Canada: Confirmatory Exams For Foreign-Trained Engineers Is Not Discriminatory: Engineering Regulator Successfully Appeals Alberta Human Rights Tribunal Decision

In its substantive written decision, the Alberta Court of Queen's Bench has reversed a 2014 decision of the Alberta Human Rights Tribunal (the "Tribunal") in The Association of Professional Engineers and Geoscientists of Alberta v. Milhaly, 2016 ABQB 61.

The Case

Mr. Milhaly, born and educated in the former Czechoslovakia, arrived in Canada in 1999 with his foreign engineering credentials and work experience. Upon arrival, he applied to the Association of Professional Engineers and Geoscientists of Alberta ("APEGA") to register as a Professional Engineer. Upon reviewing Mr. Milhaly's application and supporting documents, APEGA informed Mr. Milhaly that he would be required to write the National Professional Practice Exam ("NPPE"), required by all applicants, and would also be required to take three (3) confirmatory exams and take a course or pass an equivalency exam (i.e. the Fundamentals of Engineering Exam — 'FE Exam') by a prescribed deadline. Mr. Milhaly's application proceeded slowly over the course of the next several years and ultimately, Mr. Milhaly failed the NPPE three times and never wrote any of the required confirmatory exams.

Shortly thereafter, Mr. Milhaly filed a complaint with the Alberta Human Rights Commission, alleging that APEGA had discriminated against him on the basis of place of origin by denying his registration as a professional engineer. The Tribunal agreed with Mr. Milhaly, finding that APEGA's assessment and eligibility criteria (in Mr. Milhaly's case, the requirement to complete confirmatory exams and take a course or the FE exam), without a more individualized assessment and options tailored to Mr. Milhaly, amounted to discrimination which could not be justified under the Alberta Human Rights Act (the "Act"). The Tribunal went further, ordering APEGA to appoint a committee which would be responsible for investigating options to individually assess Mr. Milhaly's qualifications (including a waiver of one or more of the required exams), assign an engineering mentor to Mr. Milhaly who could help integrate Mr. Milhaly into the profession, direct Mr. Milhaly to networking resources and to assist Mr. Milhaly with increasing his fluency in English.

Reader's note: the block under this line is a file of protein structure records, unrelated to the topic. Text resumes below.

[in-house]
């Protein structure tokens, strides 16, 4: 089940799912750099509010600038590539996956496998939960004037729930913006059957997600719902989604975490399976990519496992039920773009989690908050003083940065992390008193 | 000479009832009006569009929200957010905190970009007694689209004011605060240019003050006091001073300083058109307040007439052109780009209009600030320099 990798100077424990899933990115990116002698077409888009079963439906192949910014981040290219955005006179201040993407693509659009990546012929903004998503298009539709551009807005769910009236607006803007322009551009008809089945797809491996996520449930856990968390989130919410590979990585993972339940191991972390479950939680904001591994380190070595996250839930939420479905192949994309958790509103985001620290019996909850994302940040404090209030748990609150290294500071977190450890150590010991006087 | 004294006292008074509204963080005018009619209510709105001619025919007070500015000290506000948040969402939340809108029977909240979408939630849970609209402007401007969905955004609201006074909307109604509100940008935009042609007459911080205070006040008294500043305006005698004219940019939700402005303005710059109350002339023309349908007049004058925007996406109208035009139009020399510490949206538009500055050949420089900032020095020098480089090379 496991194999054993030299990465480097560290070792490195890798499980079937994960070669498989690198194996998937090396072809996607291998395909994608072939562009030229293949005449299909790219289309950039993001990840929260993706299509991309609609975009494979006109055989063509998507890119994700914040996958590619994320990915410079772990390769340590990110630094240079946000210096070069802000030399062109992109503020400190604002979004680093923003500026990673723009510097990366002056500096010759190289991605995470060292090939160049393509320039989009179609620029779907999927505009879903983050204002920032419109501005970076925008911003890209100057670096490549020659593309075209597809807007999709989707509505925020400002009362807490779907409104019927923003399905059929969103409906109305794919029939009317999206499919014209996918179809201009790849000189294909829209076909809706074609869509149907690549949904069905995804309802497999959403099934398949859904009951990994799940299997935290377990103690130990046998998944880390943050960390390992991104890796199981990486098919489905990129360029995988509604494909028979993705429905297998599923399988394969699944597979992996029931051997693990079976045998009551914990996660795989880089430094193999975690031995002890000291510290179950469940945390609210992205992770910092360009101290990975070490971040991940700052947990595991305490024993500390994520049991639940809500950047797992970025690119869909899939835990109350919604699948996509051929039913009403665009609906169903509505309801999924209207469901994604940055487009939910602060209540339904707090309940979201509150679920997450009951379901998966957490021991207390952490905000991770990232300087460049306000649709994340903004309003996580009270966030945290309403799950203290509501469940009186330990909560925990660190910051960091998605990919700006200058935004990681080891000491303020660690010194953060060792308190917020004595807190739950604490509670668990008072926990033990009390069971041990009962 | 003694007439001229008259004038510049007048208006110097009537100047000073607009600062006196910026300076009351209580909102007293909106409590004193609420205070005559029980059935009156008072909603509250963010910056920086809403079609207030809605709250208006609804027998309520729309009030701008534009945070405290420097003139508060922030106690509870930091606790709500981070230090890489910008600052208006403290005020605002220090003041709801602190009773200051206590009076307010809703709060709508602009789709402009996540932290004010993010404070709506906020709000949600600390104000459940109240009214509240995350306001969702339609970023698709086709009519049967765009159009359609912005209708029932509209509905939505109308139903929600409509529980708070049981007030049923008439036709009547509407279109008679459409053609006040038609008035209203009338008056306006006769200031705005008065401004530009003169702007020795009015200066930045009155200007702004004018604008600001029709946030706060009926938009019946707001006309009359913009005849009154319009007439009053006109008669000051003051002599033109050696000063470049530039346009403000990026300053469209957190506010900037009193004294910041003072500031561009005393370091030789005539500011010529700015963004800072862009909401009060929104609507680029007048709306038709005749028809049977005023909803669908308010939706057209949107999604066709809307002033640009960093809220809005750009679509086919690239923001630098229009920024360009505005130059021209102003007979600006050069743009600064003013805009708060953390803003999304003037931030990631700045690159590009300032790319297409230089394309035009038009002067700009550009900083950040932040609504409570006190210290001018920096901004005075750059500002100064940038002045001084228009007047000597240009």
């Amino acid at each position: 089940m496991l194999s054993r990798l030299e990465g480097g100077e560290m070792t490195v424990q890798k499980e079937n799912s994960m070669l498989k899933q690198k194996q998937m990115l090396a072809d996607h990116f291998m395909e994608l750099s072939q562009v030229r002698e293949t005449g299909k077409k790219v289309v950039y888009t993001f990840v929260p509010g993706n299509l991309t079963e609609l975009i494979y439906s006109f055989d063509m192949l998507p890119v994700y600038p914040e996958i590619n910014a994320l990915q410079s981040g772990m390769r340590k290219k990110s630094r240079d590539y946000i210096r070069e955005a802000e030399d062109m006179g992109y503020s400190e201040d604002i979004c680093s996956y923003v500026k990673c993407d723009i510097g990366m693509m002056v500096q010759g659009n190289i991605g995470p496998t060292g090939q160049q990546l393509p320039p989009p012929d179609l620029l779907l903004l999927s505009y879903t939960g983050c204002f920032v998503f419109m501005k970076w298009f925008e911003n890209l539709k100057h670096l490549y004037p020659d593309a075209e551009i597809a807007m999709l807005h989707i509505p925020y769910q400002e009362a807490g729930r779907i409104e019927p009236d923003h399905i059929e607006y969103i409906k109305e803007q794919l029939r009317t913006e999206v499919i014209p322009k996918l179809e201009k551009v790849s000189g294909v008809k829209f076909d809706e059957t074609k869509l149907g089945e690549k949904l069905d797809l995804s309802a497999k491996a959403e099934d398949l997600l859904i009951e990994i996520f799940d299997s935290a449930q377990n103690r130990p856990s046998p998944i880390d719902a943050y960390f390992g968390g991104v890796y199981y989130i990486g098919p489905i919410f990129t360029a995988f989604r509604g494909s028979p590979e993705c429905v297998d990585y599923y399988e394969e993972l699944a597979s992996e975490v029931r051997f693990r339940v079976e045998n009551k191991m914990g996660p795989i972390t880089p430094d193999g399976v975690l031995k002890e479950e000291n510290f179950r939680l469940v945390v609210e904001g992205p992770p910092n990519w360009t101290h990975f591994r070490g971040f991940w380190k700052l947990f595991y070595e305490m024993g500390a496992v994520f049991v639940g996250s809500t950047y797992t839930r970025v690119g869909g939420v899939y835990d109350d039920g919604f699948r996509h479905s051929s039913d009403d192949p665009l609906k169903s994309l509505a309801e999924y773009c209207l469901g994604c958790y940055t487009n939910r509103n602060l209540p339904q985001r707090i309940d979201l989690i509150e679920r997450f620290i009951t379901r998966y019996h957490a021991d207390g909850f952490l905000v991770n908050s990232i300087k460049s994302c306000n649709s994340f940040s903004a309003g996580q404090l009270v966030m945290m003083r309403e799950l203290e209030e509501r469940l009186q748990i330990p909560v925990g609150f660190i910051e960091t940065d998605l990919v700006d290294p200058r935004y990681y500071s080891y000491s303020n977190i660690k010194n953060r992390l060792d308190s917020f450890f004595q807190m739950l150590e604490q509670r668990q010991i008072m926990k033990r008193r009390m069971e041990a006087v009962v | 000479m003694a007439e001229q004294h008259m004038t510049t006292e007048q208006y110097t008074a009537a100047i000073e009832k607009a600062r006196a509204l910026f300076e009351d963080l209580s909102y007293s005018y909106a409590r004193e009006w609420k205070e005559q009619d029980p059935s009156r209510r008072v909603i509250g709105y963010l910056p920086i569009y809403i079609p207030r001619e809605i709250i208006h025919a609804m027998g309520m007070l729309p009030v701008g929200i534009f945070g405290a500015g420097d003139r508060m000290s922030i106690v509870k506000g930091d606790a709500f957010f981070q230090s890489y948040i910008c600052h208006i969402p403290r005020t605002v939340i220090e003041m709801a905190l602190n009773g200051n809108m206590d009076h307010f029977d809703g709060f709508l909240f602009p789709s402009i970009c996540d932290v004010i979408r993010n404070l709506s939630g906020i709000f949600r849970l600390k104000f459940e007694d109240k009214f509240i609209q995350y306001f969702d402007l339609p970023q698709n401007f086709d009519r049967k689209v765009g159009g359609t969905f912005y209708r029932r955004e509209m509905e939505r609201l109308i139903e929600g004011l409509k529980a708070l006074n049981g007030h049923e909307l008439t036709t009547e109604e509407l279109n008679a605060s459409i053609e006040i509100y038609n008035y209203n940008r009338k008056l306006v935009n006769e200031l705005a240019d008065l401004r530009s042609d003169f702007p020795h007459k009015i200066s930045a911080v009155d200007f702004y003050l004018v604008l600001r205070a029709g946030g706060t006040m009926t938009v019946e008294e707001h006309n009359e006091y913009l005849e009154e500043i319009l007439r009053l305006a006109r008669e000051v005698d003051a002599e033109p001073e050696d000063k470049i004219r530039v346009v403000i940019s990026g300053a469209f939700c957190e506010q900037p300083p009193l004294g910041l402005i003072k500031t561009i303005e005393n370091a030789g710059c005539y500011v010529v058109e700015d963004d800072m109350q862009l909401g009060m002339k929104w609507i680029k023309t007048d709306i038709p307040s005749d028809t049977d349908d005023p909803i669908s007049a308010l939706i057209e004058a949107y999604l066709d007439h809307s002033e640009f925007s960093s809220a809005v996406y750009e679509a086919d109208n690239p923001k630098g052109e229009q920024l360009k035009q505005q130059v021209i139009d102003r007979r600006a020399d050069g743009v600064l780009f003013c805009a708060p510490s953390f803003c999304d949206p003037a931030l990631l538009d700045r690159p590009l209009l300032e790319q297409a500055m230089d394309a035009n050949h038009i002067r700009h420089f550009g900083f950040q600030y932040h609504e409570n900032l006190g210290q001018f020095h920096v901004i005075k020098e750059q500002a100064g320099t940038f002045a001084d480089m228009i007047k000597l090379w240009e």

Given the breadth and the potential impact of the Tribunal's order, it is unsurprising that APEGA chose to appeal the Tribunal's decision. APEGA appealed on a number of grounds, including whether there had been a breach of procedural fairness, jurisdiction of the Tribunal, the correct test for prima facie discrimination and whether it was unreasonable for the Tribunal to hold that APEGA's criteria could not be justified. On the first two grounds of appeal, the Court sided with the Tribunal. On the latter two issues, however, the Court came to a very different conclusion.

On the issue of prima facie discrimination, the Court found that the Tribunal had applied the correct test, namely the Supreme Court of Canada's ("SCC") Moore test. According to the Moore test, a complainant must show the following to establish prima facie discrimination:

  • They have a characteristic that is protected from discrimination;
  • They have experienced an adverse impact; and
  • That the protected characteristic was a factor in the adverse impact.

In its analysis, the Court also observed the following:

  • Discrimination is not limited to rules and practices based only on the listed protected characteristics — it can also occur where a neutral rule/practice has an adverse impact and the protected characteristic is a factor in that adverse impact (for example, although language is not a protected ground, terminating someone's employment due to language difficulties could establish enough of a nexus between the language difficulties and that person's place of origin such that it establishes prima facie discrimination).
  • While arbitrariness and perpetuation of stereotypes are relevant considerations in determining whether there is a link between a protected characteristic and the adverse impact, these considerations are not required a part of the Moore test.